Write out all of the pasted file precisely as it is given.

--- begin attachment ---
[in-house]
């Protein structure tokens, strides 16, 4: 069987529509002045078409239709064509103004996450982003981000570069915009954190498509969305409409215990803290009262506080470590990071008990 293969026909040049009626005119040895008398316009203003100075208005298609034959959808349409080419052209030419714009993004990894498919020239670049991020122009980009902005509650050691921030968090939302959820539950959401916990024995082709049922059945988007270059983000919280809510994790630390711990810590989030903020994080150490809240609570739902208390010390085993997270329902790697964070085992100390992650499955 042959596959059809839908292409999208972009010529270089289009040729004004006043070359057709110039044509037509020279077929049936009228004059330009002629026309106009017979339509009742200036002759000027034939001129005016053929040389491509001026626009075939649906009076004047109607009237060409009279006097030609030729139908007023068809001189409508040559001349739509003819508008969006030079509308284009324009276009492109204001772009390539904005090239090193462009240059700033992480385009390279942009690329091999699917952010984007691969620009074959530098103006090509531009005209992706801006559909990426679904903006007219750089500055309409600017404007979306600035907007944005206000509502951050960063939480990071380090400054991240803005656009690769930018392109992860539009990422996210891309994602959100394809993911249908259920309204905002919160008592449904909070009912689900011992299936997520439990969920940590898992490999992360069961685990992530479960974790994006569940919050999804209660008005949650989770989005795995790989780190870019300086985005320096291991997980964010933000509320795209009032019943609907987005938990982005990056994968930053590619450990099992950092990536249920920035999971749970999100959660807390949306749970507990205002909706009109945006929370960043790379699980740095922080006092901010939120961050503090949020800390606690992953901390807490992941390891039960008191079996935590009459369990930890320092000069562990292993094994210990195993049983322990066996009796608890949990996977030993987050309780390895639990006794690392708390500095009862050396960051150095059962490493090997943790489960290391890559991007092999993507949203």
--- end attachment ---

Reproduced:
[in-house]
């Protein structure tokens, strides 16, 4: 069987529509002045078409239709064509103004996450982003981000570069915009954190498509969305409409215990803290009262506080470590990071008990 293969026909040049009626005119040895008398316009203003100075208005298609034959959808349409080419052209030419714009993004990894498919020239670049991020122009980009902005509650050691921030968090939302959820539950959401916990024995082709049922059945988007270059983000919280809510994790630390711990810590989030903020994080150490809240609570739902208390010390085993997270329902790697964070085992100390992650499955 042959596959059809839908292409999208972009010529270089289009040729004004006043070359057709110039044509037509020279077929049936009228004059330009002629026309106009017979339509009742200036002759000027034939001129005016053929040389491509001026626009075939649906009076004047109607009237060409009279006097030609030729139908007023068809001189409508040559001349739509003819508008969006030079509308284009324009276009492109204001772009390539904005090239090193462009240059700033992480385009390279942009690329091999699917952010984007691969620009074959530098103006090509531009005209992706801006559909990426679904903006007219750089500055309409600017404007979306600035907007944005206000509502951050960063939480990071380090400054991240803005656009690769930018392109992860539009990422996210891309994602959100394809993911249908259920309204905002919160008592449904909070009912689900011992299936997520439990969920940590898992490999992360069961685990992530479960974790994006569940919050999804209660008005949650989770989005795995790989780190870019300086985005320096291991997980964010933000509320795209009032019943609907987005938990982005990056994968930053590619450990099992950092990536249920920035999971749970999100959660807390949306749970507990205002909706009109945006929370960043790379699980740095922080006092901010939120961050503090949020800390606690992953901390807490992941390891039960008191079996935590009459369990930890320092000069562990292993094994210990195993049983322990066996009796608890949990996977030993987050309780390895639990006794690392708390500095009862050396960051150095059962490493090997943790489960290391890559991007092999993507949203």